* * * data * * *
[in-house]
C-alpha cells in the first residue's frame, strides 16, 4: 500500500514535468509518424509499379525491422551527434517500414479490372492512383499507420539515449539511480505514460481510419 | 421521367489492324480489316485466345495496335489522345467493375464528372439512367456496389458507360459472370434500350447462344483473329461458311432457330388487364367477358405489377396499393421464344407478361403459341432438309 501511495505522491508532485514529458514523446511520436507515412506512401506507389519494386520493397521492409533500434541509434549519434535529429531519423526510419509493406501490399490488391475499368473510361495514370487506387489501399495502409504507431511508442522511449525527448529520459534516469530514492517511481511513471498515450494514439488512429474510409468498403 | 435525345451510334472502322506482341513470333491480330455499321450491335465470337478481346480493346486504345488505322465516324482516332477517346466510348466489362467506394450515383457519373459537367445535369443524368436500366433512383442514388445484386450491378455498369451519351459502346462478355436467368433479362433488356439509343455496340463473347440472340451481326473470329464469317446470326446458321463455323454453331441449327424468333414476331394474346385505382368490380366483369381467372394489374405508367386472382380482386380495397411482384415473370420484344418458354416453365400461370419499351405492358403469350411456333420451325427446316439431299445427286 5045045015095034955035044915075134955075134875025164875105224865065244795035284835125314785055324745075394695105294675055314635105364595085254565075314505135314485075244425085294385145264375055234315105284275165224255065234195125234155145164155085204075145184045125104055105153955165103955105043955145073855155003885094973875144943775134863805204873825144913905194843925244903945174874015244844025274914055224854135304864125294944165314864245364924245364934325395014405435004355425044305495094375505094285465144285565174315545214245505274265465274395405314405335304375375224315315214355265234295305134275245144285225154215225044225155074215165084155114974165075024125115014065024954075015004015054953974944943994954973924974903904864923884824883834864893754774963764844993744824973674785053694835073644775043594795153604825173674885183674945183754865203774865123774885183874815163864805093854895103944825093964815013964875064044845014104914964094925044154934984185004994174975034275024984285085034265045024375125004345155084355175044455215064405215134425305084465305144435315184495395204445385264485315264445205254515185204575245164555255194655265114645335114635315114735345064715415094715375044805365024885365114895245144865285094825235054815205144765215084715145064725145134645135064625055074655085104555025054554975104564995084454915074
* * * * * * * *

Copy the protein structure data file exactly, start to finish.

[in-house]
C-alpha cells in the first residue's frame, strides 16, 4: 500500500514535468509518424509499379525491422551527434517500414479490372492512383499507420539515449539511480505514460481510419 | 421521367489492324480489316485466345495496335489522345467493375464528372439512367456496389458507360459472370434500350447462344483473329461458311432457330388487364367477358405489377396499393421464344407478361403459341432438309 501511495505522491508532485514529458514523446511520436507515412506512401506507389519494386520493397521492409533500434541509434549519434535529429531519423526510419509493406501490399490488391475499368473510361495514370487506387489501399495502409504507431511508442522511449525527448529520459534516469530514492517511481511513471498515450494514439488512429474510409468498403 | 435525345451510334472502322506482341513470333491480330455499321450491335465470337478481346480493346486504345488505322465516324482516332477517346466510348466489362467506394450515383457519373459537367445535369443524368436500366433512383442514388445484386450491378455498369451519351459502346462478355436467368433479362433488356439509343455496340463473347440472340451481326473470329464469317446470326446458321463455323454453331441449327424468333414476331394474346385505382368490380366483369381467372394489374405508367386472382380482386380495397411482384415473370420484344418458354416453365400461370419499351405492358403469350411456333420451325427446316439431299445427286 5045045015095034955035044915075134955075134875025164875105224865065244795035284835125314785055324745075394695105294675055314635105364595085254565075314505135314485075244425085294385145264375055234315105284275165224255065234195125234155145164155085204075145184045125104055105153955165103955105043955145073855155003885094973875144943775134863805204873825144913905194843925244903945174874015244844025274914055224854135304864125294944165314864245364924245364934325395014405435004355425044305495094375505094285465144285565174315545214245505274265465274395405314405335304375375224315315214355265234295305134275245144285225154215225044225155074215165084155114974165075024125115014065024954075015004015054953974944943994954973924974903904864923884824883834864893754774963764844993744824973674785053694835073644775043594795153604825173674885183674945183754865203774865123774885183874815163864805093854895103944825093964815013964875064044845014104914964094925044154934984185004994174975034275024984285085034265045024375125004345155084355175044455215064405215134425305084465305144435315184495395204445385264485315264445205254515185204575245164555255194655265114645335114635315114735345064715415094715375044805365024885365114895245144865285094825235054815205144765215084715145064725145134645135064625055074655085104555025054554975104564995084454915074